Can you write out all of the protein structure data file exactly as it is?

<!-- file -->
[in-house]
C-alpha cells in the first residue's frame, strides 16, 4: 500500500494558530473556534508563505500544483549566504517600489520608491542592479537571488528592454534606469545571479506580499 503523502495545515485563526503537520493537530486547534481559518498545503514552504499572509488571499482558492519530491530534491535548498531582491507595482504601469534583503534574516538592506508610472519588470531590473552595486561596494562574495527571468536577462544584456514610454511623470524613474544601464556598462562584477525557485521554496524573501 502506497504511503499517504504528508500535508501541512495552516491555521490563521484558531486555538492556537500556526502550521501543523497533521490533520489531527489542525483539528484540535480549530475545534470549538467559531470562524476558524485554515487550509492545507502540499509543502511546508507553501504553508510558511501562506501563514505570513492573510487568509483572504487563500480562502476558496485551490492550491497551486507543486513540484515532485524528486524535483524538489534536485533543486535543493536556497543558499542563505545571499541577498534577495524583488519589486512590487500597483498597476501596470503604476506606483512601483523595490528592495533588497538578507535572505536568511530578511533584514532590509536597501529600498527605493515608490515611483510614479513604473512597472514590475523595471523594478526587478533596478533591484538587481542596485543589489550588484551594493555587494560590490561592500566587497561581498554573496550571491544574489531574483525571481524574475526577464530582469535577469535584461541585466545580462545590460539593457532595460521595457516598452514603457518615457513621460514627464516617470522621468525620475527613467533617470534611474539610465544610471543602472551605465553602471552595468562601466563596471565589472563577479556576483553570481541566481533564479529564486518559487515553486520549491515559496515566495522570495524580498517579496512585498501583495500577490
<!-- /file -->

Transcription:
[in-house]
C-alpha cells in the first residue's frame, strides 16, 4: 500500500494558530473556534508563505500544483549566504517600489520608491542592479537571488528592454534606469545571479506580499 503523502495545515485563526503537520493537530486547534481559518498545503514552504499572509488571499482558492519530491530534491535548498531582491507595482504601469534583503534574516538592506508610472519588470531590473552595486561596494562574495527571468536577462544584456514610454511623470524613474544601464556598462562584477525557485521554496524573501 502506497504511503499517504504528508500535508501541512495552516491555521490563521484558531486555538492556537500556526502550521501543523497533521490533520489531527489542525483539528484540535480549530475545534470549538467559531470562524476558524485554515487550509492545507502540499509543502511546508507553501504553508510558511501562506501563514505570513492573510487568509483572504487563500480562502476558496485551490492550491497551486507543486513540484515532485524528486524535483524538489534536485533543486535543493536556497543558499542563505545571499541577498534577495524583488519589486512590487500597483498597476501596470503604476506606483512601483523595490528592495533588497538578507535572505536568511530578511533584514532590509536597501529600498527605493515608490515611483510614479513604473512597472514590475523595471523594478526587478533596478533591484538587481542596485543589489550588484551594493555587494560590490561592500566587497561581498554573496550571491544574489531574483525571481524574475526577464530582469535577469535584461541585466545580462545590460539593457532595460521595457516598452514603457518615457513621460514627464516617470522621468525620475527613467533617470534611474539610465544610471543602472551605465553602471552595468562601466563596471565589472563577479556576483553570481541566481533564479529564486518559487515553486520549491515559496515566495522570495524580498517579496512585498501583495500577490